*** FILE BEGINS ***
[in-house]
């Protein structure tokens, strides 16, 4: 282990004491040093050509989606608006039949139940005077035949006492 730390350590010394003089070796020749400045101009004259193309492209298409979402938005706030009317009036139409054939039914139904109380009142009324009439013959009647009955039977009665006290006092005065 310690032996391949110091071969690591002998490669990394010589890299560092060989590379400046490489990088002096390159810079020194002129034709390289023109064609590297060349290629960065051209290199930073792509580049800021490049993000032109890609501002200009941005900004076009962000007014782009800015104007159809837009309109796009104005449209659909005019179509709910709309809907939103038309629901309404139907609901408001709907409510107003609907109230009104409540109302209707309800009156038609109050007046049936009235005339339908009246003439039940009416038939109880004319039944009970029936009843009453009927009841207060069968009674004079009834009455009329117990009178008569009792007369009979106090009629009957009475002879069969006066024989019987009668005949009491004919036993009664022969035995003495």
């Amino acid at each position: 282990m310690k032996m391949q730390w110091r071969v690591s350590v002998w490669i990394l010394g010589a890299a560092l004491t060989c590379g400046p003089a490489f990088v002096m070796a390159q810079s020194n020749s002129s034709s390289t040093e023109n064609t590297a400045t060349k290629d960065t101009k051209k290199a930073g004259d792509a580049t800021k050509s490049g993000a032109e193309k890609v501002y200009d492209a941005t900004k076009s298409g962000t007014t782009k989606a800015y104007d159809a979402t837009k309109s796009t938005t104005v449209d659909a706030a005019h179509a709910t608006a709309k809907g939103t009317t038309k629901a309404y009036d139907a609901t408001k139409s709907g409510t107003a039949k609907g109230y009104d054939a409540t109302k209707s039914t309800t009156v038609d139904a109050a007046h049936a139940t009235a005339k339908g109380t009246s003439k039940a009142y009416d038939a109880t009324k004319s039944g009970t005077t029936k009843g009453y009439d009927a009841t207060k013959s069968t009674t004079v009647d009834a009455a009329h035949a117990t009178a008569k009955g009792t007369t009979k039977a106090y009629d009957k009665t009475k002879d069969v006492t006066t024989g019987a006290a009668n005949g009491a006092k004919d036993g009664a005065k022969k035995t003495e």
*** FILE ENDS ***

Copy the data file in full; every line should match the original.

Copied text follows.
[in-house]
């Protein structure tokens, strides 16, 4: 282990004491040093050509989606608006039949139940005077035949006492 730390350590010394003089070796020749400045101009004259193309492209298409979402938005706030009317009036139409054939039914139904109380009142009324009439013959009647009955039977009665006290006092005065 310690032996391949110091071969690591002998490669990394010589890299560092060989590379400046490489990088002096390159810079020194002129034709390289023109064609590297060349290629960065051209290199930073792509580049800021490049993000032109890609501002200009941005900004076009962000007014782009800015104007159809837009309109796009104005449209659909005019179509709910709309809907939103038309629901309404139907609901408001709907409510107003609907109230009104409540109302209707309800009156038609109050007046049936009235005339339908009246003439039940009416038939109880004319039944009970029936009843009453009927009841207060069968009674004079009834009455009329117990009178008569009792007369009979106090009629009957009475002879069969006066024989019987009668005949009491004919036993009664022969035995003495």
């Amino acid at each position: 282990m310690k032996m391949q730390w110091r071969v690591s350590v002998w490669i990394l010394g010589a890299a560092l004491t060989c590379g400046p003089a490489f990088v002096m070796a390159q810079s020194n020749s002129s034709s390289t040093e023109n064609t590297a400045t060349k290629d960065t101009k051209k290199a930073g004259d792509a580049t800021k050509s490049g993000a032109e193309k890609v501002y200009d492209a941005t900004k076009s298409g962000t007014t782009k989606a800015y104007d159809a979402t837009k309109s796009t938005t104005v449209d659909a706030a005019h179509a709910t608006a709309k809907g939103t009317t038309k629901a309404y009036d139907a609901t408001k139409s709907g409510t107003a039949k609907g109230y009104d054939a409540t109302k209707s039914t309800t009156v038609d139904a109050a007046h049936a139940t009235a005339k339908g109380t009246s003439k039940a009142y009416d038939a109880t009324k004319s039944g009970t005077t029936k009843g009453y009439d009927a009841t207060k013959s069968t009674t004079v009647d009834a009455a009329h035949a117990t009178a008569k009955g009792t007369t009979k039977a106090y009629d009957k009665t009475k002879d069969v006492t006066t024989g019987a006290a009668n005949g009491a006092k004919d036993g009664a005065k022969k035995t003495e």